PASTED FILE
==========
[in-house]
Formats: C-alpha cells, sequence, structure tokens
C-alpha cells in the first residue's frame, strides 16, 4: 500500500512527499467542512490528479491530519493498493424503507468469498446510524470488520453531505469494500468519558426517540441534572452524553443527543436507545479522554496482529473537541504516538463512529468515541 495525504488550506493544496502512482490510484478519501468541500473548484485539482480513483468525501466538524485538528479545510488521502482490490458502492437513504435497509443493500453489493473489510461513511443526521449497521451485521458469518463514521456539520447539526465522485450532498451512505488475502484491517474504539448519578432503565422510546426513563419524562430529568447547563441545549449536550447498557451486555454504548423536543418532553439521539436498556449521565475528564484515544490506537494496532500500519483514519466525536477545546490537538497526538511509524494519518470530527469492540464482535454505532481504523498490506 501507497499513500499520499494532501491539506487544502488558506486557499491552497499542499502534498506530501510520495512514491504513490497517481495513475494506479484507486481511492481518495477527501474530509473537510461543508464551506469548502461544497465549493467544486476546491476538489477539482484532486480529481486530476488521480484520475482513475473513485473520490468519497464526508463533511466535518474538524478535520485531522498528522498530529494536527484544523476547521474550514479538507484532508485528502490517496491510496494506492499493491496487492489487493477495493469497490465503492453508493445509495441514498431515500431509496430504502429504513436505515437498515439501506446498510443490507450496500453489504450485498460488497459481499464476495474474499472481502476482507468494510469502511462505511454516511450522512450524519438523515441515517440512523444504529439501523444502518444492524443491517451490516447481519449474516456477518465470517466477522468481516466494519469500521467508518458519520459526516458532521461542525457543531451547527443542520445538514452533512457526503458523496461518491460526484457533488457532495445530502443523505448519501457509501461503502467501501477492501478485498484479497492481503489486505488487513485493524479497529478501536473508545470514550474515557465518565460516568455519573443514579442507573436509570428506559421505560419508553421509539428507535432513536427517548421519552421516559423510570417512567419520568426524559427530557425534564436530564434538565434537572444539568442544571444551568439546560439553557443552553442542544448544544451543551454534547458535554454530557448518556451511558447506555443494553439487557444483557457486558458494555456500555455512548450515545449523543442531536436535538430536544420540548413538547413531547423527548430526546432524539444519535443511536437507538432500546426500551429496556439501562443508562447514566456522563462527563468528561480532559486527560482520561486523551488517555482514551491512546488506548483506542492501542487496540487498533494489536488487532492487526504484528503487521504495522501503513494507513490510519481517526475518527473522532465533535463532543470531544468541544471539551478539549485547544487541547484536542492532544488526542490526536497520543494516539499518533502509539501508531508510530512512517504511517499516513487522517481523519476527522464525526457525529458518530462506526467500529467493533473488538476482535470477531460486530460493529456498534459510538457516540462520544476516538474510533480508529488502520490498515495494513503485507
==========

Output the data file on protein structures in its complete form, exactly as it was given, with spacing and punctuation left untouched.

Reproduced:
[in-house]
Formats: C-alpha cells, sequence, structure tokens
C-alpha cells in the first residue's frame, strides 16, 4: 500500500512527499467542512490528479491530519493498493424503507468469498446510524470488520453531505469494500468519558426517540441534572452524553443527543436507545479522554496482529473537541504516538463512529468515541 495525504488550506493544496502512482490510484478519501468541500473548484485539482480513483468525501466538524485538528479545510488521502482490490458502492437513504435497509443493500453489493473489510461513511443526521449497521451485521458469518463514521456539520447539526465522485450532498451512505488475502484491517474504539448519578432503565422510546426513563419524562430529568447547563441545549449536550447498557451486555454504548423536543418532553439521539436498556449521565475528564484515544490506537494496532500500519483514519466525536477545546490537538497526538511509524494519518470530527469492540464482535454505532481504523498490506 501507497499513500499520499494532501491539506487544502488558506486557499491552497499542499502534498506530501510520495512514491504513490497517481495513475494506479484507486481511492481518495477527501474530509473537510461543508464551506469548502461544497465549493467544486476546491476538489477539482484532486480529481486530476488521480484520475482513475473513485473520490468519497464526508463533511466535518474538524478535520485531522498528522498530529494536527484544523476547521474550514479538507484532508485528502490517496491510496494506492499493491496487492489487493477495493469497490465503492453508493445509495441514498431515500431509496430504502429504513436505515437498515439501506446498510443490507450496500453489504450485498460488497459481499464476495474474499472481502476482507468494510469502511462505511454516511450522512450524519438523515441515517440512523444504529439501523444502518444492524443491517451490516447481519449474516456477518465470517466477522468481516466494519469500521467508518458519520459526516458532521461542525457543531451547527443542520445538514452533512457526503458523496461518491460526484457533488457532495445530502443523505448519501457509501461503502467501501477492501478485498484479497492481503489486505488487513485493524479497529478501536473508545470514550474515557465518565460516568455519573443514579442507573436509570428506559421505560419508553421509539428507535432513536427517548421519552421516559423510570417512567419520568426524559427530557425534564436530564434538565434537572444539568442544571444551568439546560439553557443552553442542544448544544451543551454534547458535554454530557448518556451511558447506555443494553439487557444483557457486558458494555456500555455512548450515545449523543442531536436535538430536544420540548413538547413531547423527548430526546432524539444519535443511536437507538432500546426500551429496556439501562443508562447514566456522563462527563468528561480532559486527560482520561486523551488517555482514551491512546488506548483506542492501542487496540487498533494489536488487532492487526504484528503487521504495522501503513494507513490510519481517526475518527473522532465533535463532543470531544468541544471539551478539549485547544487541547484536542492532544488526542490526536497520543494516539499518533502509539501508531508510530512512517504511517499516513487522517481523519476527522464525526457525529458518530462506526467500529467493533473488538476482535470477531460486530460493529456498534459510538457516540462520544476516538474510533480508529488502520490498515495494513503485507